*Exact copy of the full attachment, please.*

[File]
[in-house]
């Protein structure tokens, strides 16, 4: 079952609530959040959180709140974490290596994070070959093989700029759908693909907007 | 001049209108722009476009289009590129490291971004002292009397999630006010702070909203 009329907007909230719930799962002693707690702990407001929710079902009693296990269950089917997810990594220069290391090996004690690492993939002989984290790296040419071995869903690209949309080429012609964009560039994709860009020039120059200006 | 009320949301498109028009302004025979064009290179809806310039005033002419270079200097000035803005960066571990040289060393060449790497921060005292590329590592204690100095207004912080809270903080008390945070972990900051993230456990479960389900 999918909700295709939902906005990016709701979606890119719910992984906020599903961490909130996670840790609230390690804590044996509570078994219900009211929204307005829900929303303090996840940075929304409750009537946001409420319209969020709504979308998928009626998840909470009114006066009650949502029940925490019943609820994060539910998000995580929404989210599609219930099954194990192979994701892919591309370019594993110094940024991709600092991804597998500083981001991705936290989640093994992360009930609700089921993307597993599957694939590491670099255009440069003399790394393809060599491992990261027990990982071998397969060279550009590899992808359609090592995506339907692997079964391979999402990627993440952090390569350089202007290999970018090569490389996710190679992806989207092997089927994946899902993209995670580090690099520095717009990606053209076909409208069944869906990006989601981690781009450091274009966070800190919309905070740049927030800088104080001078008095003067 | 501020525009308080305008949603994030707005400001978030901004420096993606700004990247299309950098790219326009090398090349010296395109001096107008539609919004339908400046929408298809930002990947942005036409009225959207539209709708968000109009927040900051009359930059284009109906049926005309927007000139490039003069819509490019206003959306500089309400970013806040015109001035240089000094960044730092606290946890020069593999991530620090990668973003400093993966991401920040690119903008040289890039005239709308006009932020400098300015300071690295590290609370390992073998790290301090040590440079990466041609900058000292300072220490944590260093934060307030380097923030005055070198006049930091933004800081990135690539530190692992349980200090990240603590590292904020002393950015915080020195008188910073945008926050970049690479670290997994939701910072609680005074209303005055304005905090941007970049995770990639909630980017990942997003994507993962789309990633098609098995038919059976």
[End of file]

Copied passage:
[in-house]
């Protein structure tokens, strides 16, 4: 079952609530959040959180709140974490290596994070070959093989700029759908693909907007 | 001049209108722009476009289009590129490291971004002292009397999630006010702070909203 009329907007909230719930799962002693707690702990407001929710079902009693296990269950089917997810990594220069290391090996004690690492993939002989984290790296040419071995869903690209949309080429012609964009560039994709860009020039120059200006 | 009320949301498109028009302004025979064009290179809806310039005033002419270079200097000035803005960066571990040289060393060449790497921060005292590329590592204690100095207004912080809270903080008390945070972990900051993230456990479960389900 999918909700295709939902906005990016709701979606890119719910992984906020599903961490909130996670840790609230390690804590044996509570078994219900009211929204307005829900929303303090996840940075929304409750009537946001409420319209969020709504979308998928009626998840909470009114006066009650949502029940925490019943609820994060539910998000995580929404989210599609219930099954194990192979994701892919591309370019594993110094940024991709600092991804597998500083981001991705936290989640093994992360009930609700089921993307597993599957694939590491670099255009440069003399790394393809060599491992990261027990990982071998397969060279550009590899992808359609090592995506339907692997079964391979999402990627993440952090390569350089202007290999970018090569490389996710190679992806989207092997089927994946899902993209995670580090690099520095717009990606053209076909409208069944869906990006989601981690781009450091274009966070800190919309905070740049927030800088104080001078008095003067 | 501020525009308080305008949603994030707005400001978030901004420096993606700004990247299309950098790219326009090398090349010296395109001096107008539609919004339908400046929408298809930002990947942005036409009225959207539209709708968000109009927040900051009359930059284009109906049926005309927007000139490039003069819509490019206003959306500089309400970013806040015109001035240089000094960044730092606290946890020069593999991530620090990668973003400093993966991401920040690119903008040289890039005239709308006009932020400098300015300071690295590290609370390992073998790290301090040590440079990466041609900058000292300072220490944590260093934060307030380097923030005055070198006049930091933004800081990135690539530190692992349980200090990240603590590292904020002393950015915080020195008188910073945008926050970049690479670290997994939701910072609680005074209303005055304005905090941007970049995770990639909630980017990942997003994507993962789309990633098609098995038919059976």